8 Behold, ye trust in lying words, that cannot profit.
God is not obligated to protect and preserve us in any way if we are not in obedience. We can't have it our way and God's way. We have to choose who we will serve. During this time the people trusted the Temple the actual building more than they trusted the God of and in the Temple. It reminds me of how we "Trust in America" instead of trusting in God who keeps America. As in the days of Jeremiah God lifted His protection and the people learned a great lesson. The Jewish people actually thought if they did homage and came to the temple a certain amount of times to pay homage, then they were good with God.
As Christians we need to ask ourselves the hard questions. Are we paying our tithes and going to church to pay our homage to God and then assuming God will do His part? One of the important things to notice here is that when one neglects his obligations to Yahweh, inevitably he rejects his obligations to those of the community. We see this lined out in the Decalogue where the first four commands have to do with one’s relationship with God and the following six have to do with one’s relationship to the community. If the former are broke, the latter will naturally fall as well. Here, Jeremiah starts with those referring to community life.
First, Jeremiah calls them to practice justice between a man and his neighbor. The reality of our world is that in most places and in most times justice was not given to the righteous, but the rich. Here, Jeremiah in Chapter 7 Jeremiah condemns such a practice.
Next, we see God’s care for the weak. In our days, at least in America, certain protections are provided for the weak. However, this is not usually the case. It should however be the case for God’s people. God rejects their practice of taking advantage of aliens, orphans, and widows. If they do not change their treatment of the defenseless of their society, God will surely remove them from the land. James echoes Jeremiah when he wrote, “Religion that is pure and undefiled before God, the Father, is this: to visit orphans and widows in their affliction” (James 1:27).
Then, we see God’s condemnation of the people’s shedding of innocent blood. Now, this could refer to the murder of innocent men by citizens of Judea, but it is more likely a condemnation of political murder of the innocent. Such an example is found in Jeremiah 26. Here in America we shed innocent blood everyday by way of aborting our children.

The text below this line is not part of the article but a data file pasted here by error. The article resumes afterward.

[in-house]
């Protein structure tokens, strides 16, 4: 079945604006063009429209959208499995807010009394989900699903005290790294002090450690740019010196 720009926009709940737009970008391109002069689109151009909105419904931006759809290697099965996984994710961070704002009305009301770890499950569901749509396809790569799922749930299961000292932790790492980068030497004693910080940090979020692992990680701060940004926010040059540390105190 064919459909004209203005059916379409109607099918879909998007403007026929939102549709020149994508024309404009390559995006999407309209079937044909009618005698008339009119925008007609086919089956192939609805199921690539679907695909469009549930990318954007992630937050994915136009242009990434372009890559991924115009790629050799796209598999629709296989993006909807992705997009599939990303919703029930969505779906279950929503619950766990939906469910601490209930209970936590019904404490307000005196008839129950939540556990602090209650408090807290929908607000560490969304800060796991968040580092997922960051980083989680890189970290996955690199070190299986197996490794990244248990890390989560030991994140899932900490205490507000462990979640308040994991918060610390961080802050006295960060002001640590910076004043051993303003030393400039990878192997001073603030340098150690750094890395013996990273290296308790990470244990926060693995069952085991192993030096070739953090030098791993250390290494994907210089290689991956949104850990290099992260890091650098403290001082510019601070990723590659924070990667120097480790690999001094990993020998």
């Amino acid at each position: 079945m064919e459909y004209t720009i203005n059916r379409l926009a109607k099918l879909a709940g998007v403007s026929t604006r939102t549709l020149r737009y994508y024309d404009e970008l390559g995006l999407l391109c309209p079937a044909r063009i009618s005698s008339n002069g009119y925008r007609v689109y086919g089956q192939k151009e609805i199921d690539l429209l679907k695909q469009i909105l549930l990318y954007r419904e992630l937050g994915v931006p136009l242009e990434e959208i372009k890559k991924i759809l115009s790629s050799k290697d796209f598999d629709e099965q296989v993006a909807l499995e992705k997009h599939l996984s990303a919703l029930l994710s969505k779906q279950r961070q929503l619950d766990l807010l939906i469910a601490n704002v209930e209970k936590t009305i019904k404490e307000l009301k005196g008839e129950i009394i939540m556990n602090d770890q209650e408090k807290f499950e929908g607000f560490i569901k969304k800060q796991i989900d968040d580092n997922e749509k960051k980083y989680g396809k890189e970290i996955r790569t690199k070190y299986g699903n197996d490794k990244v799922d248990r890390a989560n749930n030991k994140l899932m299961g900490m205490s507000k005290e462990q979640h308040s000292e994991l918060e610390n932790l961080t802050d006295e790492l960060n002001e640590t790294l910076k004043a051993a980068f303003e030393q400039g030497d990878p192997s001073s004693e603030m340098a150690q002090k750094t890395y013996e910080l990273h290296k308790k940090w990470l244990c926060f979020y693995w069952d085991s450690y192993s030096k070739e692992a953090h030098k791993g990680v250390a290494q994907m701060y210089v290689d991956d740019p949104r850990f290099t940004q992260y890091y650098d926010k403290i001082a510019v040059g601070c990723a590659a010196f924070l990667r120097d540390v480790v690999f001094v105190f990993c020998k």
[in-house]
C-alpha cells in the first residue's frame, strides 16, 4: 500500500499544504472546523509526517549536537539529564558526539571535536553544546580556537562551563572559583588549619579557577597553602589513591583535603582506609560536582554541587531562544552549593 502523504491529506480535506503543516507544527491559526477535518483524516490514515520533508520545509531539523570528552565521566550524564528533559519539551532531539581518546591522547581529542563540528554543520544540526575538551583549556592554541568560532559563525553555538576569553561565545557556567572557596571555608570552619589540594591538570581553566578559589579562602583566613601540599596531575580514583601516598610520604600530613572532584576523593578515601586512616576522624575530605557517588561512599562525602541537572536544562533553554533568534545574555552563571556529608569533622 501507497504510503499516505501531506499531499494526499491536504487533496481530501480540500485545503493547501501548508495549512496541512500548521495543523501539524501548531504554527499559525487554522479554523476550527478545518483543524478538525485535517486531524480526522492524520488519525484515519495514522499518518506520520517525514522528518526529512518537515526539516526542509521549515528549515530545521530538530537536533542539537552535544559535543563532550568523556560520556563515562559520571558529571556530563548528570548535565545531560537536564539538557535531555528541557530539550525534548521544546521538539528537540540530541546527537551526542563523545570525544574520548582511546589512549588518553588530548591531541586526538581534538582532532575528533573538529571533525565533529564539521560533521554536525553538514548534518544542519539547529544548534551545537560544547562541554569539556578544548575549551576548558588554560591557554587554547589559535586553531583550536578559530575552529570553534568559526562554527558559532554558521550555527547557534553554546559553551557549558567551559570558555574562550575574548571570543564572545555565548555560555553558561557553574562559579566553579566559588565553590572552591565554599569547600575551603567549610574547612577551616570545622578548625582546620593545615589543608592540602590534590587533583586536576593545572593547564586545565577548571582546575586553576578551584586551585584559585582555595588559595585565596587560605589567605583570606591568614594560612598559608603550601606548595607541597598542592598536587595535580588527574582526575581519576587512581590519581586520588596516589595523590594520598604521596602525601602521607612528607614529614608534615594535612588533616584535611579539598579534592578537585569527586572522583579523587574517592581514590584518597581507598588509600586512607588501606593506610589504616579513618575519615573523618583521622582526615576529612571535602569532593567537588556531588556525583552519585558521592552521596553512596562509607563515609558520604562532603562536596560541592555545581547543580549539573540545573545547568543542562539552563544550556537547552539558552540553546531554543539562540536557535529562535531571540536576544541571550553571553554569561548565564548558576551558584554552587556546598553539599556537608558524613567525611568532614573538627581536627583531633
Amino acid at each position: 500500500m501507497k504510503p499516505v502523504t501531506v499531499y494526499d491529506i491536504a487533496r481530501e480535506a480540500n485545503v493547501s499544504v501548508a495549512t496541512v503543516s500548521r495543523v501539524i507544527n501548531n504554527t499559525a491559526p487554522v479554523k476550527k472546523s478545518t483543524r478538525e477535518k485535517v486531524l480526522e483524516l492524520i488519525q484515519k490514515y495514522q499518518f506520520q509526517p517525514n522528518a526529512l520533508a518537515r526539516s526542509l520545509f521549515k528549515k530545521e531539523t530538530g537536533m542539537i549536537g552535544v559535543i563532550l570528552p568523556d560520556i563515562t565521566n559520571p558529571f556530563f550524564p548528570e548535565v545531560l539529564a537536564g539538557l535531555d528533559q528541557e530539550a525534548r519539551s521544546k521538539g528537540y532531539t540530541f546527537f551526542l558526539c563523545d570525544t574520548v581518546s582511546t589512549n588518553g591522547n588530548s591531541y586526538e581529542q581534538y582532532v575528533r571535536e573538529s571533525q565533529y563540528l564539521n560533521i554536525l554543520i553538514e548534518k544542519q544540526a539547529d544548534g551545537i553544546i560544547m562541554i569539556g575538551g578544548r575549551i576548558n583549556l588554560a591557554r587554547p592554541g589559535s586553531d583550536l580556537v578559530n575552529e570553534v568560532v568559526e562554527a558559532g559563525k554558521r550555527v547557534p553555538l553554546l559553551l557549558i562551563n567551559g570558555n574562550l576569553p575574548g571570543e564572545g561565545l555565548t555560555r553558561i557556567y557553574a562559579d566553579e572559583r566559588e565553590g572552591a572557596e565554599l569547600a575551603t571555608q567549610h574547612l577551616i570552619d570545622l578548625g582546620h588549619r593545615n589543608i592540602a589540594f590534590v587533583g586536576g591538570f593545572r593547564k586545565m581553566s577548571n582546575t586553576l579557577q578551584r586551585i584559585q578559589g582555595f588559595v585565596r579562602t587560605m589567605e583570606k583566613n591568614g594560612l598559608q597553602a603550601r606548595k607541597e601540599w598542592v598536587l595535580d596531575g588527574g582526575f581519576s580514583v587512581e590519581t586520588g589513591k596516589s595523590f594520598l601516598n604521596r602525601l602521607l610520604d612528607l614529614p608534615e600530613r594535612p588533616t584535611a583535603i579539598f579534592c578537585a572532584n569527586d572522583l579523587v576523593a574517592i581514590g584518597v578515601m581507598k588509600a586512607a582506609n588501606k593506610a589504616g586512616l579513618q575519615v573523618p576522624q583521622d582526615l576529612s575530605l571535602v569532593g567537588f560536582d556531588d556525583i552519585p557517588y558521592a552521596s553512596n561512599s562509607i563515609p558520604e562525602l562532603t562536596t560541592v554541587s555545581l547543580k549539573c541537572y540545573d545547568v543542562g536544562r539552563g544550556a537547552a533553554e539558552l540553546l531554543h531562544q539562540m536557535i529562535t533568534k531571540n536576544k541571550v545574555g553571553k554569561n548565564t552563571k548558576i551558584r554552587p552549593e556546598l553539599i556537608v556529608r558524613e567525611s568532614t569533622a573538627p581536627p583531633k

A man named Uriah prophesied in the name of the Lord against Jerusalem and Judea. When King Jehoiakim and the court heard this they sought to kill him. Uriah fled to Egypt, but was eventually retrieved and brought before the king. Jehoiakim struck him there and buried him in the place of the common people.
This is more likely what Jeremiah was prophesying against. Interestingly, we see the same sort of treatment of the greatest prophet, Jesus. In Matthew 21 Jesus tells a parable about a master of a house who planted a vineyard and then left it to tenants to care for it. When the time had come, he sent his servants to collect the profit. The tenants were wicked men and so they killed the master’s servants. Finally, the master sent his own son, expecting that the tenants would then do justly. Instead, they killed the son thinking the master’s inheritance would be theirs.
Jesus then asks the people what they think the master will do when he comes. They respond, “He will put those wretches to a miserable death” (22:41). Thus we see that the servants of Yahweh have always been mistreated. Here He demands that they repent from this if they wish to remain in the land.
If America and those of us that call ourselves Americans do not obey the Lord God and keep His commandments the same things that happened in Jeremiah's time can happen again.
However, the Lord demands that they not go after other gods. By doing so, they are breaking the first command of the Decalogue: “You shall have no other gods before Me” (Exodus 20:3). The people should have known better. The Lord told His people that He was a jealous God and would not share His people (Exodus 20:5; Deuteronomy 4:24; Deut 6:16).
What else is significant is that going after other gods, though it seems beneficial, will lead to the people’s ruin. The Lord is a jealous God, but His jealousy if four our good. It is not like the jealousy of a boyfriend that brings harm, but rather it is a jealousy that keeps one in fellowship with the giver of life. The blessings of false gods are actually curses in disguise.
Then comes the grace of the passage. The Lord says, if you amend your ways, “then I will let you dwell in this place, in the land that I gave to your fathers forever and ever” (v. 7). Jeremiah has explained the breaches of the covenant and if they are corrected then God will remove His hand of wrath from them. It is important to note here that Yahweh’s demands here are not impossible and should be obeyed.. Paul wrote in 1 Corinthians 10:13: “No temptation has overtaken you but such as is common to man; and God is faithful, who will not allow you to be tempted beyond what you are able, but with the temptation will provide the way of escape also, so that you will be able to endure it.” Thus, the Lord expects immediate obedience.
Trust and obey for there is no other way.